June 15, 2015

Corker Highlights Concerns with Iran Nuclear Negotiations in Letter to the President

WASHINGTON – In a letter to President Barack Obama today regarding nuclear negotiations with Iran, U.S. Senator Bob Corker (R-Tenn.), chairman of the Senate Foreign Relations Committee, expressed alarm over recent reports that the administration might accept further restrictions on inspections of Iranian nuclear facilities and less than full disclosure of possible military dimensions of Tehran’s nuclear program if a final agreement is reached.

“It is breathtaking to see how far from your original goals and statements the P5+1 have come during negotiations with Iran,” said Corker. “I am alarmed by recent reports that your team may be considering allowing the deal to erode even further. Only you and those at the table know whether there is any truth to these allegations, and I hope reports indicating potential concessions on inspections and on the full disclosure of Iran’s possible military dimensions (PMDs) are inaccurate.”

Corker also warned the president not to fear walking away from the table if Iran refuses to accept “anytime, anywhere” access for nuclear inspectors or fails to reveal past nuclear weapons development work at the outset of any final deal.

“As your team continues their work, if Iran tries to cross these few remaining red lines, I would urge you to please pause and consider rethinking the entire approach. Walking away from a bad deal at this point would take courage, but it would be the best thing for the United States, the region and the world,” added Corker. 

Full text of the letter is included below and online here.

Dear Mr. President:

It is breathtaking to see how far from your original goals and statements the P5+1 have come during negotiations with Iran. Under your leadership, six of the world’s most important nations have allowed an isolated country with roguish policies to move from having its nuclear program dismantled to having its nuclear proliferation managed. Negotiators have moved from a 20-year agreement to what is in essence a 10-year agreement that allows Iran to simultaneously continue development of an advanced ballistic missile program and research and development of advanced centrifuges. This also will allow Iran’s economy to be restored with billions of dollars returned to its coffers, a development that administration officials concede will be used at some level to export terrorism in the region.  

I am alarmed by recent reports that your team may be considering allowing the deal to erode even further. Only you and those at the table know whether there is any truth to these allegations, and I hope reports indicating potential concessions on inspections and on the full disclosure of Iran’s possible military dimensions (PMDs) are inaccurate.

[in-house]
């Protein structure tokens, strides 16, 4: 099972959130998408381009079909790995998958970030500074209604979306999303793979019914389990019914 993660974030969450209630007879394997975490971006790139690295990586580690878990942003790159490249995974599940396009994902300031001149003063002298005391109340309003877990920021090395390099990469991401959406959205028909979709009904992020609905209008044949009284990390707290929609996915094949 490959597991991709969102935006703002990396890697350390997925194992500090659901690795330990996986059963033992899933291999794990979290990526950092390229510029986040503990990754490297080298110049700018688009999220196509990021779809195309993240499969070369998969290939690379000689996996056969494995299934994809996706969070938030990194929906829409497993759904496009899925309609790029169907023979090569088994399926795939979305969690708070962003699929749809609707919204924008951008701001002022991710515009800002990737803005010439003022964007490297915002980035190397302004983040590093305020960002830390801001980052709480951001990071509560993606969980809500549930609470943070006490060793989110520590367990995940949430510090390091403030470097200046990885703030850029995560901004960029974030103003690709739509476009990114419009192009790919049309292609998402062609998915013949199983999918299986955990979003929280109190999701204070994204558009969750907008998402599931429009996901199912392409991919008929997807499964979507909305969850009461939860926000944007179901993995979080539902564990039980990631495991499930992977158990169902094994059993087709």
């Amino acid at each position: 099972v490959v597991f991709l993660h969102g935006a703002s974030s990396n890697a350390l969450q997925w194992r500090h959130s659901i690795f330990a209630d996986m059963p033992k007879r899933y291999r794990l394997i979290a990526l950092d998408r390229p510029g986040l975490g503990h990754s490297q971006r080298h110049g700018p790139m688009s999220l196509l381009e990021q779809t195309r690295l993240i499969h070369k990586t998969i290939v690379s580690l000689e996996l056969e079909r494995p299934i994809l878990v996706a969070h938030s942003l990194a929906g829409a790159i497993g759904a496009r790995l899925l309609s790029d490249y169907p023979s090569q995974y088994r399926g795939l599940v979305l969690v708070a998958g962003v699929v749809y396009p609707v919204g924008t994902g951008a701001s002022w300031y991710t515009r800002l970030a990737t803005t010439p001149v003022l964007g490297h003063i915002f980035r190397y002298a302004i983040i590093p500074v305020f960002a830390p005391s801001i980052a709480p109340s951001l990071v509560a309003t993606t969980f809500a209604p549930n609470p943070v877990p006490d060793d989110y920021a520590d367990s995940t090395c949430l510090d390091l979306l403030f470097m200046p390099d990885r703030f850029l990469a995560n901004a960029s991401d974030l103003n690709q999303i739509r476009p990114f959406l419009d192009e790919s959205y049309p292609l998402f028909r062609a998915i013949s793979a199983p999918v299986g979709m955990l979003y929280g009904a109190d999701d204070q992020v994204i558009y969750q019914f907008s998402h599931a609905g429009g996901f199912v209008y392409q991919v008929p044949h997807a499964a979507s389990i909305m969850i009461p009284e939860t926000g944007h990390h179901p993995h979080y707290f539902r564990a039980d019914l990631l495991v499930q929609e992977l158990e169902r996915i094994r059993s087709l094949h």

Regarding inspections, surely your administration and those involved in the negotiations will adhere to an "anytime, anywhere" standard. No bureaucratic committees. No moving the ball. No sites off limits.  

You have publicly acknowledged Iran’s long history of covert nuclear activity. We all are aware of the importance of having a full understanding of Iran’s nuclear program, including PMDs of those activities as part of any agreement. Yet, recently I have heard of a potential cumbersome process where the International Atomic Energy Agency (IAEA), with no confirmation from Iran, will make PMD determinations about Iran’s nuclear program in order to protect Iran’s national pride, meaning Iran will not have to publicly admit to these activities. Today, the IAEA cannot get access to information Iran agreed to share pursuant to a 2013 agreement. By not requiring Iran to explicitly disclose their previous weaponization efforts on the front end of any final agreement, we will likely never know, in a timely fashion, the full extent of Iranian capabilities.

I understand the dynamics that can develop when a group believes they are close to a deal and how your aides may view this as a major legacy accomplishment. However, as you know, the stakes here are incredibly high and the security implications of these negotiations are difficult to overstate. As your team continues their work, if Iran tries to cross these few remaining red lines, I would urge you to please pause and consider rethinking the entire approach. Walking away from a bad deal at this point would take courage, but it would be the best thing for the United States, the region and the world.

Sincerely,

Bob Corker
United States Senator